Northern Ireland unites against threats to journalists

20 May 2020

Seamus Dooley NUJ

The publishers of three Belfast-based newspapers and the National Union of Journalists (NUJ) have joined together to stand up for journalists and press freedom in Northern Ireland.

 

This initiative has attracted local and global endorsement, involving many prominent individuals and organisations.

 

The public statement will be published tomorrow (Wednesday 20 May) in the Belfast Telegraph, Irish News and News Letter and has been endorsed by political, trade union, industry, community and religious leaders.

 

The statement's signatories include the first minister Arlene Foster, the deputy first minster Michelle O’Neill and the majority of MLAs from the Northern Ireland Assembly.

 

Oliver Dowden, the UK’s secretary of state for digital, culture, media and sport; and Brandon Lewis, the secretary of state for Northern Ireland have both signed the statement.

 

The Northern Ireland Chamber of Commerce and Industry, the Institute of Directors, the NI Council for Voluntary Action, UK Trade Union Congress and the Irish Congress of Trade Unions have also offered their support.

 

International organisations such as the World Association of News Publishers, the International Federation of Journalists and the International Trade Union Confederation have also backed our calls.

 

This unprecedented joint initiative aims to highlight and challenge the increasing number of threats of violence inflicted on the media.

 

Under the banner "Stand Up for Journalism" the public statement strongly asserts the right of journalists to work without threats, intimidation or harassment.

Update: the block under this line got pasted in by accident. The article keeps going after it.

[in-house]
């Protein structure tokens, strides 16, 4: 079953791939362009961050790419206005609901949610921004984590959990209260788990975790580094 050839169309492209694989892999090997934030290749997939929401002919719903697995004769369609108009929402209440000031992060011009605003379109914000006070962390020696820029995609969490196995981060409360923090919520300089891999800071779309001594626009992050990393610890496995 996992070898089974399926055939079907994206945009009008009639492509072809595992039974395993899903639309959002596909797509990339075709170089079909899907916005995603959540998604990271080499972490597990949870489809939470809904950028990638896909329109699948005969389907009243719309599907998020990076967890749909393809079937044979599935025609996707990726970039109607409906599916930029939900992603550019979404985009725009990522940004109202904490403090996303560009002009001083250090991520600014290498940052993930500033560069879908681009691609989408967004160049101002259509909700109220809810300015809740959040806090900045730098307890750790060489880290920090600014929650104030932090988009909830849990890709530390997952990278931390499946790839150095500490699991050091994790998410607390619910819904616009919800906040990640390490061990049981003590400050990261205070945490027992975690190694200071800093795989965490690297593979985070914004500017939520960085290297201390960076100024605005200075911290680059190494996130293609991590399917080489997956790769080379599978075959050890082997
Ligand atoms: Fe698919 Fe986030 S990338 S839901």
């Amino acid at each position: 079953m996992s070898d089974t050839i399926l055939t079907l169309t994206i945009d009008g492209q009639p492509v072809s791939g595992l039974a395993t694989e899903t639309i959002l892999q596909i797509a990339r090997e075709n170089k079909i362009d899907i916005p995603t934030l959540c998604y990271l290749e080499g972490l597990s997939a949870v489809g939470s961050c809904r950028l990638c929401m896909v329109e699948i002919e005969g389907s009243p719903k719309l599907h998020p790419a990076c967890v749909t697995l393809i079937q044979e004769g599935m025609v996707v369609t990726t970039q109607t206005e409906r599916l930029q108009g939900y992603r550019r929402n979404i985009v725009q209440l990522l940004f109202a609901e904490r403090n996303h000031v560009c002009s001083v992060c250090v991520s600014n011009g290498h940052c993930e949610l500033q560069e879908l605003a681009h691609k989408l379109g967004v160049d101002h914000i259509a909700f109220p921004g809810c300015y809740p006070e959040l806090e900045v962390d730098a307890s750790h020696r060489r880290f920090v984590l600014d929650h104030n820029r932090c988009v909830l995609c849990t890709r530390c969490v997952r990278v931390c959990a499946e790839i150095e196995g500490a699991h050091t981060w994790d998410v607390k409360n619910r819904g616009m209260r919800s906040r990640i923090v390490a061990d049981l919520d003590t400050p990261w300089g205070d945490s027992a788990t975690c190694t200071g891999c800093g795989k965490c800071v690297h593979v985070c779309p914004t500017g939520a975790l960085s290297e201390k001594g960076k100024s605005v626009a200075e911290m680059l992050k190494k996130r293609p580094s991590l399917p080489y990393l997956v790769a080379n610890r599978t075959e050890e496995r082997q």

Séamus Dooley, NUJ assistant general secretary, said: "In the past the trade union movement took to the streets in protest against the threats to workers. In the difficult circumstances in which we find ourselves today, we rely on newspapers to highlight the threats to journalists. By working with the publishers and our members affected, we have been able to secure the support of a cross-section of society in Northern Ireland. We warmly welcome the strong stand taken by political and community leaders and look forward to a renewed drive to ensure journalists can safely carry out their work on behalf of the public."

 

Martin Breen, Sunday Life editor, said: "Enough is enough. Some 26 years after the ceasefires terrorist organisations from both the loyalist and republican side are continuing to threaten journalists on an ongoing basis because we have been exposing their dirty deeds and criminal empires. We all have to stand up against these vile threats as their sole aim is to silence investigative journalism and curtail the public's right to know about those gangsters operating in their communities across Northern Ireland. We hold everyone to account and will continue to expose criminality and all wrongdoing no matter where it originates."

 

Brian Farrell, Sunday World editor, said: "The recent threats issued to our journalists only serves to highlight the risk and importance of exposing the criminal menace that plagues our society. We will not be silenced nor intimidated and will not rest until those responsible are brought to justice."

 

Noel Doran, Irish News editor, said: "The increase in the number of serious threats against Belfast-based journalists is a deeply alarming development, so the significant level of support behind today's initiative is heartening. It sends out a strong message that all the attempts at intimidation will have no effect on our coverage, that the perpetrators need to be robustly pursued by the authorities and that civil society is firmly behind freedom of the press."